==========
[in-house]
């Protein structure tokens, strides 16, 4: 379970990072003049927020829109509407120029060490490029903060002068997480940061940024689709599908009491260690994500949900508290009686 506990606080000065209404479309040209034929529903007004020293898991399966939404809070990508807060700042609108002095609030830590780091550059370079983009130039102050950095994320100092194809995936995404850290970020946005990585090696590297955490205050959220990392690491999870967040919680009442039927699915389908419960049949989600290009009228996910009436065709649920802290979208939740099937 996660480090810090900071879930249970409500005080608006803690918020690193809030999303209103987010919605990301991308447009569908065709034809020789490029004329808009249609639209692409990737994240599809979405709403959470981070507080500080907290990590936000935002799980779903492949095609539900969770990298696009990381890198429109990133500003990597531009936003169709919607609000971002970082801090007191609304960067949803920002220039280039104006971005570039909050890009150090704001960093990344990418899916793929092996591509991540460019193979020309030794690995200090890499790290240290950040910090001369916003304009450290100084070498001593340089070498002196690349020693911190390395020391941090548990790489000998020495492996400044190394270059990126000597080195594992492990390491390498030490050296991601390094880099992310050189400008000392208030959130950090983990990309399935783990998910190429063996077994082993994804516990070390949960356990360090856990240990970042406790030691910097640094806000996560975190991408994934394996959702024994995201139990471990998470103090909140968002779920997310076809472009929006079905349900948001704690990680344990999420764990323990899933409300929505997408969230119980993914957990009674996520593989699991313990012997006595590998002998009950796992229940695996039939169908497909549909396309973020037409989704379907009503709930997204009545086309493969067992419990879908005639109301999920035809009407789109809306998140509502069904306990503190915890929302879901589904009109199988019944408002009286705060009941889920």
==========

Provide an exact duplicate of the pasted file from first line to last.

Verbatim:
[in-house]
């Protein structure tokens, strides 16, 4: 379970990072003049927020829109509407120029060490490029903060002068997480940061940024689709599908009491260690994500949900508290009686 506990606080000065209404479309040209034929529903007004020293898991399966939404809070990508807060700042609108002095609030830590780091550059370079983009130039102050950095994320100092194809995936995404850290970020946005990585090696590297955490205050959220990392690491999870967040919680009442039927699915389908419960049949989600290009009228996910009436065709649920802290979208939740099937 996660480090810090900071879930249970409500005080608006803690918020690193809030999303209103987010919605990301991308447009569908065709034809020789490029004329808009249609639209692409990737994240599809979405709403959470981070507080500080907290990590936000935002799980779903492949095609539900969770990298696009990381890198429109990133500003990597531009936003169709919607609000971002970082801090007191609304960067949803920002220039280039104006971005570039909050890009150090704001960093990344990418899916793929092996591509991540460019193979020309030794690995200090890499790290240290950040910090001369916003304009450290100084070498001593340089070498002196690349020693911190390395020391941090548990790489000998020495492996400044190394270059990126000597080195594992492990390491390498030490050296991601390094880099992310050189400008000392208030959130950090983990990309399935783990998910190429063996077994082993994804516990070390949960356990360090856990240990970042406790030691910097640094806000996560975190991408994934394996959702024994995201139990471990998470103090909140968002779920997310076809472009929006079905349900948001704690990680344990999420764990323990899933409300929505997408969230119980993914957990009674996520593989699991313990012997006595590998002998009950796992229940695996039939169908497909549909396309973020037409989704379907009503709930997204009545086309493969067992419990879908005639109301999920035809009407789109809306998140509502069904306990503190915890929302879901589904009109199988019944408002009286705060009941889920």